UK: One-Minute Briefs - Dismissal claims set to soar under new proposals.

UK: One-Minute Briefs - Dismissal claims set to soar under new proposals. - The acrimonious departure of a senior executive is rarely couched in terms of dismissal. A quick pay-off usually ensures that the executive keeps mum and the matter is swept unde

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Last Updated: 31 Aug 2010

The acrimonious departure of a senior executive is rarely couched in terms of dismissal. A quick pay-off usually ensures that the executive keeps mum and the matter is swept under the carpet - or at least that's what companies have relied upon in the past.

All this could change if the Government's proposals to remove the £12,000 ceiling on compensation for unfair dismissal, as set out in its Fairness at Work white paper, go ahead. 'It's going to make the whole environment more contentious,' warns Paul Nicholls, employment law partner at Dibb Lupton Alsop. Taking an employer to court was always an option for aggrieved directors, but the prospect of limitless compensation will open the floodgates to opportunists seeking a higher pay-off.

Representative bodies are getting worried. They are concerned, particularly in this era of no-win, no-legal-fee action, that a sort of unscrupulous lottery might take place, with people at all levels tempted to pursue claims. This is why the Confederation of British Industry (CBI) and the Industrial Society have recommended that the Government cap compensation for unfair dismissal at £40,000.

Whatever a director's motive, and whatever the Government decides, the lesson is clear: employers must be more careful when removing a director, or it may cost them dear. For now, firms can still opt to 'part company' with directors without incurring a hefty penalty, and some employers are taking advantage of that, according to Michael Burd, head of employment law at solicitors Lewis Silkin.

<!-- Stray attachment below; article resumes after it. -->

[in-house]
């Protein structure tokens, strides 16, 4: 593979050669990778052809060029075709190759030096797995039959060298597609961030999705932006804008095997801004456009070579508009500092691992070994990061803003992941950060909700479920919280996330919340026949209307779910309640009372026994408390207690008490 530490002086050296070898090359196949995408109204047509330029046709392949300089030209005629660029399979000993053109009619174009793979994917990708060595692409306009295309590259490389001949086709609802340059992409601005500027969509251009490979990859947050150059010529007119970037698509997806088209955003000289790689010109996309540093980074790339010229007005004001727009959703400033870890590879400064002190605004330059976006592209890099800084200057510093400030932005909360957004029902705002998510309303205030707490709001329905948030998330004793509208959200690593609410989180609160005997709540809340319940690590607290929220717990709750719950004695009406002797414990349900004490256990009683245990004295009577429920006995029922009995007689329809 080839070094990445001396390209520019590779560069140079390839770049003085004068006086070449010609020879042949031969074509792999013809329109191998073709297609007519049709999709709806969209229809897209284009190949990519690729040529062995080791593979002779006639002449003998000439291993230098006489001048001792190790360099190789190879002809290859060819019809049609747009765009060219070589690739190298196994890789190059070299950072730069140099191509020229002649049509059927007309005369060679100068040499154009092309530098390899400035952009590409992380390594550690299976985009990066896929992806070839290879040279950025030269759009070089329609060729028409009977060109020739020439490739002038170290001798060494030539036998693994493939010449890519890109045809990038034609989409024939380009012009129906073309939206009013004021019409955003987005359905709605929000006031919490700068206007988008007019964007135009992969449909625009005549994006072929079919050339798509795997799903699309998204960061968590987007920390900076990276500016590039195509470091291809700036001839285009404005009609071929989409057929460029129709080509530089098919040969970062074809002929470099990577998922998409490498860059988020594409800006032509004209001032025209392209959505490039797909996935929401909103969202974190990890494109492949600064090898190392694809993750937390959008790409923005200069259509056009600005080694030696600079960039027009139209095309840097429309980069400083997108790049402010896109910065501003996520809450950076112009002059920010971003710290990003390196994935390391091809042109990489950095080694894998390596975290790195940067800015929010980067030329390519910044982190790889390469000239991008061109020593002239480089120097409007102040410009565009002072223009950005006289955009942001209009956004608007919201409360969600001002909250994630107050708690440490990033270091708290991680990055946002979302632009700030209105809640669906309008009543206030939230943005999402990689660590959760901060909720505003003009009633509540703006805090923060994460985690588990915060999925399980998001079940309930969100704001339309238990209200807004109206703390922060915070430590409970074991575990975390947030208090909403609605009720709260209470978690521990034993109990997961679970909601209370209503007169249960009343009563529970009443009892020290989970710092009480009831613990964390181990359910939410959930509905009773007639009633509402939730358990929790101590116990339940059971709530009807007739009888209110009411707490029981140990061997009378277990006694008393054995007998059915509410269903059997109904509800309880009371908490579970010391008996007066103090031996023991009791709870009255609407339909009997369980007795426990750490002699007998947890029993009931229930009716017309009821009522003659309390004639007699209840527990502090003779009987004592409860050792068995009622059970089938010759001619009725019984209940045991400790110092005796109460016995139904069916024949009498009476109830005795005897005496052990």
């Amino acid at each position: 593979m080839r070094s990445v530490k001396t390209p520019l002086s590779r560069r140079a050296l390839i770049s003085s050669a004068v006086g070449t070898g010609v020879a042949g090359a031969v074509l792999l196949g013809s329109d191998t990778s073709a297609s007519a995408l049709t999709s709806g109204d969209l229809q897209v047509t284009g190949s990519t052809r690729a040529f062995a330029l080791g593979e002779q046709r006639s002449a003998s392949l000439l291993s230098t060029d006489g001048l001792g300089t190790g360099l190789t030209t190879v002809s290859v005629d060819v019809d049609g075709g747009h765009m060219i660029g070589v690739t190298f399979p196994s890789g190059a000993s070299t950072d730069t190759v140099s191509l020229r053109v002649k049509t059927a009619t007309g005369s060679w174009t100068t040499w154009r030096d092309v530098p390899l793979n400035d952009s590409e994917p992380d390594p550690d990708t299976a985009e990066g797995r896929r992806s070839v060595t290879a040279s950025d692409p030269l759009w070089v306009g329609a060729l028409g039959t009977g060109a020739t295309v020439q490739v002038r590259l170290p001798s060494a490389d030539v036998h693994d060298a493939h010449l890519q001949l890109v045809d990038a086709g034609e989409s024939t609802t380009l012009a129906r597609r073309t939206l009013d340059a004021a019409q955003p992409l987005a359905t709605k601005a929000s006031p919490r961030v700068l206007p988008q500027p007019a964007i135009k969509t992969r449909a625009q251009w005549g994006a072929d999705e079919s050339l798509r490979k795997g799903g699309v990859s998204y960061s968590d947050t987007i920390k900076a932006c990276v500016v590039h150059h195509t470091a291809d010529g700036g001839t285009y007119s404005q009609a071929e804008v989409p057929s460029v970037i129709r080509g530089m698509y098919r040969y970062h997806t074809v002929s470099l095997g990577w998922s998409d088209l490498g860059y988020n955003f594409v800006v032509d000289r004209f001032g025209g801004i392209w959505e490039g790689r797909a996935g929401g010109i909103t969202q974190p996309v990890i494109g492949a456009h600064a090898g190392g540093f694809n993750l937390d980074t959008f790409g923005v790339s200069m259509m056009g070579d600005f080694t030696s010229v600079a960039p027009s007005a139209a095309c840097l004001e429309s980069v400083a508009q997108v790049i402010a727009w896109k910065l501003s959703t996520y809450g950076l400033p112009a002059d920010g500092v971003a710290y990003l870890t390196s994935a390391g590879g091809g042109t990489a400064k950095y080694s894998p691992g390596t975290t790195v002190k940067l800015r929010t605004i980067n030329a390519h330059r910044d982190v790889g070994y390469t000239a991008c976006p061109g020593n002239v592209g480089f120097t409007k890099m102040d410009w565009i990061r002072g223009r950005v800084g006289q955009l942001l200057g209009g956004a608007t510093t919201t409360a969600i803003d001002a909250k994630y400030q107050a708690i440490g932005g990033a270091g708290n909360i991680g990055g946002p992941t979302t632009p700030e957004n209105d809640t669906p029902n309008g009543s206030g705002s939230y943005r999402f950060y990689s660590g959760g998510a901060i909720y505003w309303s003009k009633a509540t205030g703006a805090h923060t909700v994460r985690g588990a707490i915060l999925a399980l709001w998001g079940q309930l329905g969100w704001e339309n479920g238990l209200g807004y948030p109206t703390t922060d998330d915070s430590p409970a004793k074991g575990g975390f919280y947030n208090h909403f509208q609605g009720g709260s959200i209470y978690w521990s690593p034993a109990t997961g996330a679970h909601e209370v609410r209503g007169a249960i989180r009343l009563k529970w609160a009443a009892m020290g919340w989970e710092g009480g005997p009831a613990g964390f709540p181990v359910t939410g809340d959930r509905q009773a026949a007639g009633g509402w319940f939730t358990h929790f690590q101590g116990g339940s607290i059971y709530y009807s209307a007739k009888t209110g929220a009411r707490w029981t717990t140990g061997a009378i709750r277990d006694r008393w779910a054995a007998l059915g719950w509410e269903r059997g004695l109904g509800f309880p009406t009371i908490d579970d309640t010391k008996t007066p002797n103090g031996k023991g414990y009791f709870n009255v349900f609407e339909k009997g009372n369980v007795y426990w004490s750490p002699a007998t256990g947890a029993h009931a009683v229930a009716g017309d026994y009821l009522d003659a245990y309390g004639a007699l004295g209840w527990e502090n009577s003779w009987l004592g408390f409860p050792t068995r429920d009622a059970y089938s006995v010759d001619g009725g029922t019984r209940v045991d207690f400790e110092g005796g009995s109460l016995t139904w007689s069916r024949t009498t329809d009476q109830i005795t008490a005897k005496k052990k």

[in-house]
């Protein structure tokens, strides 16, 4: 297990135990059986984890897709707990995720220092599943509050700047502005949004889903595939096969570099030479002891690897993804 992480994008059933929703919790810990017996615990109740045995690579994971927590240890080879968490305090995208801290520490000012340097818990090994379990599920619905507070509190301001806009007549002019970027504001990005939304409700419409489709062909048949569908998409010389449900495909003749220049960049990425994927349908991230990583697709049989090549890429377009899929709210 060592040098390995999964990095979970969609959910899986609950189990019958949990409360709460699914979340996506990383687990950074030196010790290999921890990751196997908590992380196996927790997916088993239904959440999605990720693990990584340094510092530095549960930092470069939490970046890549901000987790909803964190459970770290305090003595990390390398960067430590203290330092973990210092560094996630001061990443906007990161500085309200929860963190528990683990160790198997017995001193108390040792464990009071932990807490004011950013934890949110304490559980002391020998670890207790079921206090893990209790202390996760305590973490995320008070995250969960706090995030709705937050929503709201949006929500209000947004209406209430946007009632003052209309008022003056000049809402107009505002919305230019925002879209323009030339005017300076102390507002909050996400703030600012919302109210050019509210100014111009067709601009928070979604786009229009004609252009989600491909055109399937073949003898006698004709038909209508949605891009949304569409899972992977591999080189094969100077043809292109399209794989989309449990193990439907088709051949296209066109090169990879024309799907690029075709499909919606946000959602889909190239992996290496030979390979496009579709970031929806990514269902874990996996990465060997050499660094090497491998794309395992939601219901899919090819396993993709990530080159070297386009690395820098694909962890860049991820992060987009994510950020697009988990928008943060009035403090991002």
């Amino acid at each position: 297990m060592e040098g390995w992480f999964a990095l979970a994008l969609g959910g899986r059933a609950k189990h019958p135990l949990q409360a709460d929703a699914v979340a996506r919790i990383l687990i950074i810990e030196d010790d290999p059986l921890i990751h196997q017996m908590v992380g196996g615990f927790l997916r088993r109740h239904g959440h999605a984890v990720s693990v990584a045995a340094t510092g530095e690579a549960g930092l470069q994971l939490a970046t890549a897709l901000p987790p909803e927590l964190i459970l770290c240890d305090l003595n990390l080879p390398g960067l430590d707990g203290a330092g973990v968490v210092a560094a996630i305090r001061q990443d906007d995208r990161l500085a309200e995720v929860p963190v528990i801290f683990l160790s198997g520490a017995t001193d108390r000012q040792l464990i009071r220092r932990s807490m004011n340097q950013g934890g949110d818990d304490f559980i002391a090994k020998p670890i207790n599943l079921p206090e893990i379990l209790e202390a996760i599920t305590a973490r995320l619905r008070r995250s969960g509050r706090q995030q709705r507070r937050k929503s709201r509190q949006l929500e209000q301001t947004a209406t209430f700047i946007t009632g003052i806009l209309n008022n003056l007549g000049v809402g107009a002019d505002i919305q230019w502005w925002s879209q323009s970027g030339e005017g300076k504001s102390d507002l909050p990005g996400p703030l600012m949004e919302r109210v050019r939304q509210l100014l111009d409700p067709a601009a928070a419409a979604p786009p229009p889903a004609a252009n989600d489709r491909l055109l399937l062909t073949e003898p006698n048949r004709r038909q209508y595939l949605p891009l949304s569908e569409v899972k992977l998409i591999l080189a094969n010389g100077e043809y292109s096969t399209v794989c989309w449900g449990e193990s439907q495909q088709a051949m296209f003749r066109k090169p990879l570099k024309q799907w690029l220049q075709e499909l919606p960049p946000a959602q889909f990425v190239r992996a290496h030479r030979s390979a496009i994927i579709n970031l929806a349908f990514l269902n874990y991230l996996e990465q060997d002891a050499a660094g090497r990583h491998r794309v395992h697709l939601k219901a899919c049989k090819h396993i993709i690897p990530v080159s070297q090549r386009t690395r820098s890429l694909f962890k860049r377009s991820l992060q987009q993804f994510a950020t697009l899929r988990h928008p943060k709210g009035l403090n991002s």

In the longer term, companies will need to obtain good legal advice before taking any action. Normal procedures such as verbal and written warnings are an option, but Burd recognises that, in the rarefied atmosphere of the boardroom, they may be unrealistic.

Dibb Lupton Alsop 'gently' advises its clients to send unsatisfactory directors a letter as the 'first step' of the legal process which gives them the option of taking a voluntary severance. The letter should be carefully worded, making it clear that no final decision has been taken about their future and it all depends on their performance.

Burd, meanwhile, recommends avoiding the situation from the outset. He suggests that employers and executives could pre-agree the level of compensation to be paid should the director's contract be brought to an end prematurely.

At least that would guard against damaging and bruising public rows as senior executives depart.

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